A recent Forum by Josh Clark raised an important issue about the role of health care and higher education in the regional economy (“Steel, health care and future wealth in our robotic region,” Feb. 14).
Mr. Clark recognized the role of “meds-and-eds” in saving Pittsburgh after the collapse of the steel industry, but concluded that this isn’t enough. “Ultimately, hospitals and universities do very little in terms of keeping capital in a city. Patients are healed and happily go home. Students receive their degrees and tend to move away to the city with the best job offer. … A city that doesn’t make things can never be a real city.”
Mr. Clark makes a good point, as far as it goes, but misses a critical fact: Pittsburgh’s health care systems and research universities do make things, and regularly sell those “things” outside of the region, sell them to buyers who pay good money. The economic impact on the region is very similar to making and selling steel.
So, what is it that our meds-and eds are selling? Ideas. Ideas of Steel.
Each of our lead institutions does this, but let me take an example from UPMC, with which I am most familiar. UPMC’s staff, in the course of their work, regularly invent things which we go on to develop, commercialize and sell.
These “things” can be a radiology management system, smartphone apps for paramedics or a digital pathology system. We also sell know-how and management services. These activities create new jobs in our region and financially support health care here. For example, UPMC has for years managed a sophisticated transplant hospital in Palermo, Sicily, one of the best transplant services in Europe.
This is great for Italy — which gets better care — great for Pittsburghers who work in the program, and good for regional health care because the fees help keep our own transplant program at the cutting edge.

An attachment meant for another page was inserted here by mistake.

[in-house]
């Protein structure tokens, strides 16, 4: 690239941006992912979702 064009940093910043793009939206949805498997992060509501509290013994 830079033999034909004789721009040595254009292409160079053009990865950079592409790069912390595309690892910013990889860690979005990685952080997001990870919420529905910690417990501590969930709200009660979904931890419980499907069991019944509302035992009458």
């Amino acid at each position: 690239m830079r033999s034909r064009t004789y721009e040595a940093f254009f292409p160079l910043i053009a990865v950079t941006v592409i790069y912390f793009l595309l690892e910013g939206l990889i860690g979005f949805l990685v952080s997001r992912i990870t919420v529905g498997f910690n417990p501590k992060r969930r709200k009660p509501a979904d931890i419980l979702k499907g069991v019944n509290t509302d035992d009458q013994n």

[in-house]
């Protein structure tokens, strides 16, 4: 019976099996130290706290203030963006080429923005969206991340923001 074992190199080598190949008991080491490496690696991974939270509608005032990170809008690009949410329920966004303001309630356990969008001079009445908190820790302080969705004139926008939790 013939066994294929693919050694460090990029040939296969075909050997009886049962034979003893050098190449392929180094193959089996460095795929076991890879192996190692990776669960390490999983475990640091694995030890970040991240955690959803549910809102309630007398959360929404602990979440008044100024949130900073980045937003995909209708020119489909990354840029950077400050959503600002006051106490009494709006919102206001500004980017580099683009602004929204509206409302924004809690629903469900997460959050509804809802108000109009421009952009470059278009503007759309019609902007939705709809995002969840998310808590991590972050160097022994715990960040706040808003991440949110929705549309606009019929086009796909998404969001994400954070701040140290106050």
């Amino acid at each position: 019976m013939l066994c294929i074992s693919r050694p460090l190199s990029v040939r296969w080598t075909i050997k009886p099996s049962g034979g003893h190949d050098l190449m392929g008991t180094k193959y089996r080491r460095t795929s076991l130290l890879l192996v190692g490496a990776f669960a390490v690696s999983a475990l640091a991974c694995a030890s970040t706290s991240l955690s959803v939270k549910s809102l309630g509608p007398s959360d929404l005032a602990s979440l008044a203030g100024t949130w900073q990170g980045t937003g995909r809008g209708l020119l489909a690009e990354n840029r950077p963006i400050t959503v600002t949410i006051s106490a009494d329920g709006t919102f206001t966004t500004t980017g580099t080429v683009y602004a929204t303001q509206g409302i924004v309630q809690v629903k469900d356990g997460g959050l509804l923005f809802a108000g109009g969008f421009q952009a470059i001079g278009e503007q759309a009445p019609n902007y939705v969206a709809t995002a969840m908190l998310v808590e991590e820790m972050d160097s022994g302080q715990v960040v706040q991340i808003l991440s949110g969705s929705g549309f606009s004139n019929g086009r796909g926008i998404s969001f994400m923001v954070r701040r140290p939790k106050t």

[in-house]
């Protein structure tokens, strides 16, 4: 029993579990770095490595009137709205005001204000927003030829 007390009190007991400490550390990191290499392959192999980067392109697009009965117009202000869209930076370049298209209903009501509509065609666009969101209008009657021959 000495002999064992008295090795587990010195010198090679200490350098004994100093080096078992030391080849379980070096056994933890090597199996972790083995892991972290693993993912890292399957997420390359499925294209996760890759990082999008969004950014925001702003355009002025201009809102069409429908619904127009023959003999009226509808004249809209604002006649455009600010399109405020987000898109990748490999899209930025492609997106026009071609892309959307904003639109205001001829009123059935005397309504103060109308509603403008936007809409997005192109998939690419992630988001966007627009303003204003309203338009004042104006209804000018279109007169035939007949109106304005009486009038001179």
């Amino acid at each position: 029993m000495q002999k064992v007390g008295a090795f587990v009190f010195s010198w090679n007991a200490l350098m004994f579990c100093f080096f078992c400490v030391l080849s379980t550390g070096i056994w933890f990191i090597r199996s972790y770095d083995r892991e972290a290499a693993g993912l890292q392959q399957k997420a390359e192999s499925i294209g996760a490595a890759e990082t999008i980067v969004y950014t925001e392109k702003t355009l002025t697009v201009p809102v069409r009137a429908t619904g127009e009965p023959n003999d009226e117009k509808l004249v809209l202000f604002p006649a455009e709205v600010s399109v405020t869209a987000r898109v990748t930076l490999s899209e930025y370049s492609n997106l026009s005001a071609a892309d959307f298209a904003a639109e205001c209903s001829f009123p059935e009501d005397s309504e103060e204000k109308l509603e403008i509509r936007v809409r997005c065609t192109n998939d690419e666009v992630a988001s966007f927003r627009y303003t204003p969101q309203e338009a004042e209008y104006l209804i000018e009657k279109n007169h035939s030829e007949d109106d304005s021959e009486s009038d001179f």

Again, Pittsburghers create and deliver ideas, and the outside world pays us for them. What difference does it make whether the “products” are steel beams or research papers? The economic impact on the region is the same.
These efforts are still growing, but even now the scale isn’t trivial. UPMC’s commercialization and internationalactivities have returned about $400 million to the region and created about 1,300 U.S. jobs, over a thousand of them in Pennsylvania. That’s a good start.
There is one major difference between the “manufacturing/export” activities of Pittsburgh’s meds-and eds and the steel industry of old. The economic benefits aren’t flowing into the accounts of an Andrew Carnegie or a J.P. Morgan, but back into our own health care and research institutions, creating jobs and supporting their services to the region.
Mark Laskow, a managing director of investment advisory firm Greycourt, is vice chair of UPMC’s board of directors. The views expressed here are his own.